Firstly, I'm 60 years old now, and when I receive email with type the size of molecules I know the sender must be younger than me. Thank you for your kind words, you obviously have insight :-)
1- If I gave a detailed critique of my response to the show it wouldn't necessarily illicit a positive reaction, and wouldn't be of good use to anyone. If I gave that report personally to Ann and Nance it could have relevance, depending on how open minded they were. For those reasons I'll reply simply, I loved seeing the spirit of their grandparents and their parents still alive and radiating, it was always their most valuable asset, and part of the source of their greatness.
2- When I tried that with the Roger Fisher Band in the early eighties, we put an ad in the Los Angeles media and held auditions at A&M Studios. It didn't work. I've worked with many good singers over the years, but always keep coming back to the realization that nobody sings my songs the way I sing them, so it has to be me that does it. I've struggled with becoming an adequate singer hard and long. The general consensus among the friends and family I hold most dear is that I've arrived. I'm no Pavorotti, and not the greatest guitarist, technically. What I do have is clear direction of expressing things that matter a lot to me, in a way that sounds like no one more than Roger Fisher.
Word of mouth is the best way to find good talent, in my opinion.
3- Knowing the rules and laws governing copyright, they don't mind who plays their songs. Generally, songwriters are happy to have as many people possible covering their material. As long as licensing and fair use is observed, it's a win-win.
I recently saw the Dodge car commercial on television and noticed they are using Crazy on You for the music bed. I heard over the years that Heart retains and controls their own publishing and I was curious to know what is your involvement in that process? Are you still part of that publishing group and involved with the decision making for use of the songs you have credit on? Also, from a business perspective, are you a current stakeholder in the group and/or name Heart (publishing, business, licensing etc)?
It's great that you were able to devote your life to music and have had a successful career doing what you love. Looking back, what was your best moment while playing in Heart and what was the best moment in your career so far?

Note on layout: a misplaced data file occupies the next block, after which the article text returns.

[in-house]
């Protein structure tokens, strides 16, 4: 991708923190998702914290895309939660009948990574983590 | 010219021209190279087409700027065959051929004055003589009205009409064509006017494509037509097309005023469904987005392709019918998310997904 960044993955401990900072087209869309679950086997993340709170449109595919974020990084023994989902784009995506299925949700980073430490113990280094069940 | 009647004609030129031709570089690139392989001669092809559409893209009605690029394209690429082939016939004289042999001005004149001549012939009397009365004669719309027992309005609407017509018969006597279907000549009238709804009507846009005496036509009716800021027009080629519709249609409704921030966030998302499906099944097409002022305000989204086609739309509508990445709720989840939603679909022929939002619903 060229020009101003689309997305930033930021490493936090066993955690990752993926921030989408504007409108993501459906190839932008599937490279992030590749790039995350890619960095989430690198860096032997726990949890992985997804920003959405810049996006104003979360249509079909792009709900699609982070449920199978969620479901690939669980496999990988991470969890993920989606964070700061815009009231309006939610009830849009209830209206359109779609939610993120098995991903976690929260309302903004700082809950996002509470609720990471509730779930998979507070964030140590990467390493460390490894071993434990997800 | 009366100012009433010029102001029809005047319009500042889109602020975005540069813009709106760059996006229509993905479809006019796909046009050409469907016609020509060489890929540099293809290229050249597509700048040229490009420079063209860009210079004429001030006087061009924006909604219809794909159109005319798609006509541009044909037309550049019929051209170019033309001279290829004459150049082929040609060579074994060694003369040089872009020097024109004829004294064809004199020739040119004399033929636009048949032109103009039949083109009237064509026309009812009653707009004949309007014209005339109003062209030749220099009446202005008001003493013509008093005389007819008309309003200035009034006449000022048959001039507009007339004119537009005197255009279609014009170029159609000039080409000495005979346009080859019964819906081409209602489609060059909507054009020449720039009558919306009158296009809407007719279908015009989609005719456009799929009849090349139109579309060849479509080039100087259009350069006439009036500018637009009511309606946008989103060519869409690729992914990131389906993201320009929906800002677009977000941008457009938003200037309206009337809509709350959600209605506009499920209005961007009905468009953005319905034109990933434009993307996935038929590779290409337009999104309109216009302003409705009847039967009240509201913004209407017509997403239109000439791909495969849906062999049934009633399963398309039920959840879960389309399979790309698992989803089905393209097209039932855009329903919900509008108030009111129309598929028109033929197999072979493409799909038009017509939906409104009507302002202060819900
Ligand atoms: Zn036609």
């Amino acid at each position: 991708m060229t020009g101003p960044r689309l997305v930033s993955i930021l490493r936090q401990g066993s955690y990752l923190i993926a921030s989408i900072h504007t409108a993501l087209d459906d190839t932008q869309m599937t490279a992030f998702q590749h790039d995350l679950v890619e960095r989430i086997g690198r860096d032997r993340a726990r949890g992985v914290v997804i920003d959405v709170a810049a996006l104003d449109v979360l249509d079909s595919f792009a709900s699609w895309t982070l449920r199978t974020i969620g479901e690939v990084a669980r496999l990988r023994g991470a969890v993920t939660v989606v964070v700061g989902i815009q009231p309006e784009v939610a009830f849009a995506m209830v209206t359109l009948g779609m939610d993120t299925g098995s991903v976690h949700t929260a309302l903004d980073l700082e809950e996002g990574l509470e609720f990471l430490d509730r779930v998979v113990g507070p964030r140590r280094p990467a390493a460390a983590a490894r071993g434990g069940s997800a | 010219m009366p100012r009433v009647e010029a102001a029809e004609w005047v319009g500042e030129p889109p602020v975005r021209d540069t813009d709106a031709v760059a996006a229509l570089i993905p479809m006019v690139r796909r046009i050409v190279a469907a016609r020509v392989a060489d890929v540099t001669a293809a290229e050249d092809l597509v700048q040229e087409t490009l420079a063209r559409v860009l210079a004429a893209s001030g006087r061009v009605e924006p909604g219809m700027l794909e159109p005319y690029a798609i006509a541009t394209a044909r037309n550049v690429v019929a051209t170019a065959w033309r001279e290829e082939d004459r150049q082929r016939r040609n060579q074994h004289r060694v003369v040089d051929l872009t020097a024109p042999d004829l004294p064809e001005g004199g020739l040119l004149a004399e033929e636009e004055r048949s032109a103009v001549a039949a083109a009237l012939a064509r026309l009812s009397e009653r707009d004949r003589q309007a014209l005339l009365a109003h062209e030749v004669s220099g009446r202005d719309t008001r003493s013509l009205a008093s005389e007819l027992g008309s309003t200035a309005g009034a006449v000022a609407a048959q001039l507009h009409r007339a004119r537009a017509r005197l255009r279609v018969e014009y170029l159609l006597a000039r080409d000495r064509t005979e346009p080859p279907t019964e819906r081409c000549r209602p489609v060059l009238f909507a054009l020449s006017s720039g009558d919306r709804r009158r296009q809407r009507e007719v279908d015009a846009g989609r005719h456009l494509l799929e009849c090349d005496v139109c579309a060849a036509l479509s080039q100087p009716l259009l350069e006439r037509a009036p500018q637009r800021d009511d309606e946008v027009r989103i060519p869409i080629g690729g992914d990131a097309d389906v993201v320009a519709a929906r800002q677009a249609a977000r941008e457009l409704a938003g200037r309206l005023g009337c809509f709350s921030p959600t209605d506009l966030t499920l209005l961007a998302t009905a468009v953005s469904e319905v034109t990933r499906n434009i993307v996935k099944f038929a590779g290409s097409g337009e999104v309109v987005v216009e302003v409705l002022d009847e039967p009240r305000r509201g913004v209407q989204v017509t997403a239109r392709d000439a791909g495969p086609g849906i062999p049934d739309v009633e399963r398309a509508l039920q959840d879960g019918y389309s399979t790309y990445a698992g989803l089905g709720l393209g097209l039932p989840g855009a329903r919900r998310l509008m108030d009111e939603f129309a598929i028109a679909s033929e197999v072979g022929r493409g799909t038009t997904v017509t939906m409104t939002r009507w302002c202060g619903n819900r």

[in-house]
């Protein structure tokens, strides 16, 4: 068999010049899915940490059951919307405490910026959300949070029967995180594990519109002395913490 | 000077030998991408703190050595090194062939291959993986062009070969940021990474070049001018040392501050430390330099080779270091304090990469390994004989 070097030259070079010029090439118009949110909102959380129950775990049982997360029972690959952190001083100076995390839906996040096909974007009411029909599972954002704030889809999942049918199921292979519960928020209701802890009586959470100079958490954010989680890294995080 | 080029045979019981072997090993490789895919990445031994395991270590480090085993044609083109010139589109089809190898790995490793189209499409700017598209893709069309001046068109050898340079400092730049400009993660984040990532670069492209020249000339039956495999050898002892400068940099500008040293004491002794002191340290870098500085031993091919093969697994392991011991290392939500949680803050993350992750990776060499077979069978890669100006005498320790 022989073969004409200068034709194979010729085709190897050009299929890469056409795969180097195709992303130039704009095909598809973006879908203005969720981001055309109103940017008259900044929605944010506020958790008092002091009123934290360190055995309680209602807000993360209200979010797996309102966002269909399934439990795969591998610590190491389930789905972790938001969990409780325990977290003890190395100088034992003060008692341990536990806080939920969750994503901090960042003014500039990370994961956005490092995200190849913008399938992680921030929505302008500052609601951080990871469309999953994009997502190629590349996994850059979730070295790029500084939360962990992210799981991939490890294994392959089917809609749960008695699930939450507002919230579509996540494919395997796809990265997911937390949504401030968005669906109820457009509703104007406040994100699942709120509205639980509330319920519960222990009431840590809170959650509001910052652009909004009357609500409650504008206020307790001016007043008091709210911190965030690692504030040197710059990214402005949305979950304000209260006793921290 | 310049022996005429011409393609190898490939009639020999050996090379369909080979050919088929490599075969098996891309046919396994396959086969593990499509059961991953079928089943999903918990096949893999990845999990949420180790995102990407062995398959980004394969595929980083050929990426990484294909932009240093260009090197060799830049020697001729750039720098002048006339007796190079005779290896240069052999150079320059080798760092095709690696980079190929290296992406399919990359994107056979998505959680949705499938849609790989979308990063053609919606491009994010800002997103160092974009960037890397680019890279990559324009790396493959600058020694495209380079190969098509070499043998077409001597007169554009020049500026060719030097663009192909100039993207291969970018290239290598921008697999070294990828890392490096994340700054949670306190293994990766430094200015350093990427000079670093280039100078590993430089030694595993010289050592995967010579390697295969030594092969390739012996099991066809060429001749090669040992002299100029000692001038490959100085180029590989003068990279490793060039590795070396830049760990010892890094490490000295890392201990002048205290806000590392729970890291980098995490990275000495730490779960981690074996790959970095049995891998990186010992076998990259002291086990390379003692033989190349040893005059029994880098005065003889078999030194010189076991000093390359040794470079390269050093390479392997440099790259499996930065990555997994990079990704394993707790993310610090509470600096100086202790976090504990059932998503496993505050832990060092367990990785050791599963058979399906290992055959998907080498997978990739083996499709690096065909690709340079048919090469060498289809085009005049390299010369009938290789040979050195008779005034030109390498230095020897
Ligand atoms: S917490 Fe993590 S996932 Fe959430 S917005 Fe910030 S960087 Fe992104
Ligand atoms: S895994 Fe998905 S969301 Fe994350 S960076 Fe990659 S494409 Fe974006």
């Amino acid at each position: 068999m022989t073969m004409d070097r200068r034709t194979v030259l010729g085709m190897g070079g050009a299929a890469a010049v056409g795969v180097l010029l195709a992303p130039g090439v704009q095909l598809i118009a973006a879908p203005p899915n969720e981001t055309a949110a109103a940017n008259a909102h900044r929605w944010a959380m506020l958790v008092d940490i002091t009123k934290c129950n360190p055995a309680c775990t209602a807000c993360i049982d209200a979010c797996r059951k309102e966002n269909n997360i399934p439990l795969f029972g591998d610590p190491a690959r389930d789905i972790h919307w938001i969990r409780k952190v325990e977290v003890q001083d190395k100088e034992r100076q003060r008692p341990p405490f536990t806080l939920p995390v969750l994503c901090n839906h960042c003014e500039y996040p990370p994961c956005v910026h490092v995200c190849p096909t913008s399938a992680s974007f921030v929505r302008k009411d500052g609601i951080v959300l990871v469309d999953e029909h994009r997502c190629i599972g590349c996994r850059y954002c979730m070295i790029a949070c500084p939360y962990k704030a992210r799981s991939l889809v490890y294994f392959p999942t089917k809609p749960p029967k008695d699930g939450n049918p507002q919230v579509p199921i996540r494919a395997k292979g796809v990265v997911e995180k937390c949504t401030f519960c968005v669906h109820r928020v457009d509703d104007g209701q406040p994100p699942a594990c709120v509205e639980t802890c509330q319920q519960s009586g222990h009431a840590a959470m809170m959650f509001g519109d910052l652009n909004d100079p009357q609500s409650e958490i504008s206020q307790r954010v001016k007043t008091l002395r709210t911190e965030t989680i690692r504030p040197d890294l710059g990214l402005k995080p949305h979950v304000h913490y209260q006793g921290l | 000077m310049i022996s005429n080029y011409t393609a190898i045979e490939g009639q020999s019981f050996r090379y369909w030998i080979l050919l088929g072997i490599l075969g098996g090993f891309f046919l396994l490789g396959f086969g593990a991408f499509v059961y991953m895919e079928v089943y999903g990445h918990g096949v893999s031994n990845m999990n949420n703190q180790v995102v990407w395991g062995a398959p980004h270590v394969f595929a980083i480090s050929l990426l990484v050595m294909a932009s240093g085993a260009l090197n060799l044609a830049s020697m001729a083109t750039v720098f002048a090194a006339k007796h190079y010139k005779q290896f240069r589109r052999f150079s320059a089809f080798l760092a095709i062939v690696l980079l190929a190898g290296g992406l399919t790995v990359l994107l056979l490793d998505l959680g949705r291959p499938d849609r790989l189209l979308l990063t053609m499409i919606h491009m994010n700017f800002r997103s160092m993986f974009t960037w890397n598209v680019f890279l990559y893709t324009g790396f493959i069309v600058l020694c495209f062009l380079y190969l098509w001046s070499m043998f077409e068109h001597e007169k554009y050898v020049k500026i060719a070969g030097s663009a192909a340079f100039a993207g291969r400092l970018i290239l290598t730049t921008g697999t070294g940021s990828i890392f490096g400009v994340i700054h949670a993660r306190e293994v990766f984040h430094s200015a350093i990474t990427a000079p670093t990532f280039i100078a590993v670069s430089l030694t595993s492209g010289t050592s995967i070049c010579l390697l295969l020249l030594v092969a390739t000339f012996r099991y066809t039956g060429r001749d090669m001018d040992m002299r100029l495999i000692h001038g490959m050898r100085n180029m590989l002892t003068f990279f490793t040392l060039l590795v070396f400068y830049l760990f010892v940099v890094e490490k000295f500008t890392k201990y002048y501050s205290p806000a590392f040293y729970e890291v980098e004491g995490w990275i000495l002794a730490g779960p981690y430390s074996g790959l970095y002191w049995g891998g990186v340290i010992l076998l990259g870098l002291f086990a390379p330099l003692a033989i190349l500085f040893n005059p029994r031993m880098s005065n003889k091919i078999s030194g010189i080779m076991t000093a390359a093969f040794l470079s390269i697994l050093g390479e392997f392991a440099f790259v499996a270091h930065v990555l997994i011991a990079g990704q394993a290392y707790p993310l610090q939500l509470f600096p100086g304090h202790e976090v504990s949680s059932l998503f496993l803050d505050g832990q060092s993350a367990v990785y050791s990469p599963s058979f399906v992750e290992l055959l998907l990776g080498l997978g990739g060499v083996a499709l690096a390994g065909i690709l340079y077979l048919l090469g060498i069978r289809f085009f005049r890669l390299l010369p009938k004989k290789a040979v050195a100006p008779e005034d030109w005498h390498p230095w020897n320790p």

Thanks for the question, Vince, I'm sure it's one that comes to many people's minds.
The licensing fee for the music accompanying a commercial can range from a few thousand to millions of dollars, depending on the profile of the artist and prominence of usage.
Along with the creation of Heart Incorporated, we each started our own publishing company, whose names you can see listed with songwriting credits. These companies still are the funnels through which each songwriter's royalties flow, so each of the writers of Crazy On You, depending on their agreed share, will receive a nice surprise when those royalties come in.
Universal Music Publishing administers the rights to the Heart catalog.
Best moment... hmmmm. One my favorite memories is flying out of Vancouver, BC after a gig in our own (leased) plane. We were heroes in our (second) hometown and had just played what was probably our career-best concert. Ann was sitting across the table from me, both enjoying freshly made Screwdrivers and having fun conversation. It was merely a little moment of dreams come true - we were like soldiers in the trenches sharing a cigarette between battles.
Best moment in my career? You'll have to read the autobiography, which I'm in no hurry to finish, as the best chapters are being written with each new day :-)
I can't wait to read your book when it comes out. I'm sure that that will answer many questions and curiosities that I have for you.
However, I'd really like to know about your eating and exercise habits, if any. You look fantastic, young and full of life. I know much of that may come from having peace of mind and the quality of your life, but I wondered if you do anything to achive this.
Would you be so kind as to shed some light on this? Fountain of youth, maybe?
I'm a huge admirer of your musical abilities and your lifestyle... influencing me in many ways. Thanks for that.
- Andy from Alta Loma, Ca
Thanks for your kind words!
I love your question because I've anticipated answering it since the mid-sixties. Seriously. Back then I realized we humans are a lifelong sculpting project in-process. I inwardly vowed to live a life of "conscious evolution," continually "bending toward the light," so to speak.
Most importantly, the Fisher family is blessed with good genes, so I can take little credit for how healthy I appear.
Thanks to brother Mike, I've been eating well since the late sixties, also the time we studied Zen together and began meditating.
Oddly enough, it was something seemingly unrelated that really got me headed in a direction that has had a big influence. Playing live, I had a hard time feeling comfortable on stage. I'd try to look like one star or another and felt absurd after awhile. It took some years, but I finally landed on the Natural Rog. By shedding thoughts of what I should do, and simply let my body move/dance the way it tended to, and compliment the music rather than "put on a show," I finally felt comfortable, and the energy could flow. When I tried to impress, the opposite seemed to happen. This approach also applies well to life in general. I guess what I'm saying is, I don't follow a pattern or routine, so answering your question in a nutshell is difficult. Living in the moment and going with the natural flow seems to work for me.